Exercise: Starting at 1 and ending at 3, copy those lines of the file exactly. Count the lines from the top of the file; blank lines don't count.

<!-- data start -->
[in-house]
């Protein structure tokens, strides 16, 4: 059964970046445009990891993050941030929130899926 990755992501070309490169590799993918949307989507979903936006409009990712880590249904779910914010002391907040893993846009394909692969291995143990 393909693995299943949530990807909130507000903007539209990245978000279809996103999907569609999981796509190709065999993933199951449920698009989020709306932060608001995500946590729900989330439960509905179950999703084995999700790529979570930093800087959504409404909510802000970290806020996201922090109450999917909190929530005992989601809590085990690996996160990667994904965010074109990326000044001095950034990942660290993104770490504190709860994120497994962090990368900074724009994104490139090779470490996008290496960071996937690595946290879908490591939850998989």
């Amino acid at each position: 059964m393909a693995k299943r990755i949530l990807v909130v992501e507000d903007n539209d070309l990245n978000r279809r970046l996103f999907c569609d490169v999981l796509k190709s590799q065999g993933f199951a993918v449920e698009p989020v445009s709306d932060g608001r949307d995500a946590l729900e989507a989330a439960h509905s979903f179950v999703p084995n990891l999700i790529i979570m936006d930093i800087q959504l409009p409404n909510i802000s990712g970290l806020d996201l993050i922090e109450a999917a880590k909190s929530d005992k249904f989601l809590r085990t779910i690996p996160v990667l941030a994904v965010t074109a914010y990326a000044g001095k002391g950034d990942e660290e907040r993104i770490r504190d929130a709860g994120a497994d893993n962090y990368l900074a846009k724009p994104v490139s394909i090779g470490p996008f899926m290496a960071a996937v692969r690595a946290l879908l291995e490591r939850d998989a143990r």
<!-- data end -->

[in-house]
């Protein structure tokens, strides 16, 4: 059964970046445009990891993050941030929130899926 990755992501070309490169590799993918949307989507979903936006409009990712880590249904779910914010002391907040893993846009394909692969291995143990 393909693995299943949530990807909130507000903007539209990245978000279809996103999907569609999981796509190709065999993933199951449920698009989020709306932060608001995500946590729900989330439960509905179950999703084995999700790529979570930093800087959504409404909510802000970290806020996201922090109450999917909190929530005992989601809590085990690996996160990667994904965010074109990326000044001095950034990942660290993104770490504190709860994120497994962090990368900074724009994104490139090779470490996008290496960071996937690595946290879908490591939850998989």
């Amino acid at each position: 059964m393909a693995k299943r990755i949530l990807v909130v992501e507000d903007n539209d070309l990245n978000r279809r970046l996103f999907c569609d490169v999981l796509k190709s590799q065999g993933f199951a993918v449920e698009p989020v445009s709306d932060g608001r949307d995500a946590l729900e989507a989330a439960h509905s979903f179950v999703p084995n990891l999700i790529i979570m936006d930093i800087q959504l409009p409404n909510i802000s990712g970290l806020d996201l993050i922090e109450a999917a880590k909190s929530d005992k249904f989601l809590r085990t779910i690996p996160v990667l941030a994904v965010t074109a914010y990326a000044g001095k002391g950034d990942e660290e907040r993104i770490r504190d929130a709860g994120a497994d893993n962090y990368l900074a846009k724009p994104v490139s394909i090779g470490p996008f899926m290496a960071a996937v692969r690595a946290l879908l291995e490591r939850d998989a143990r």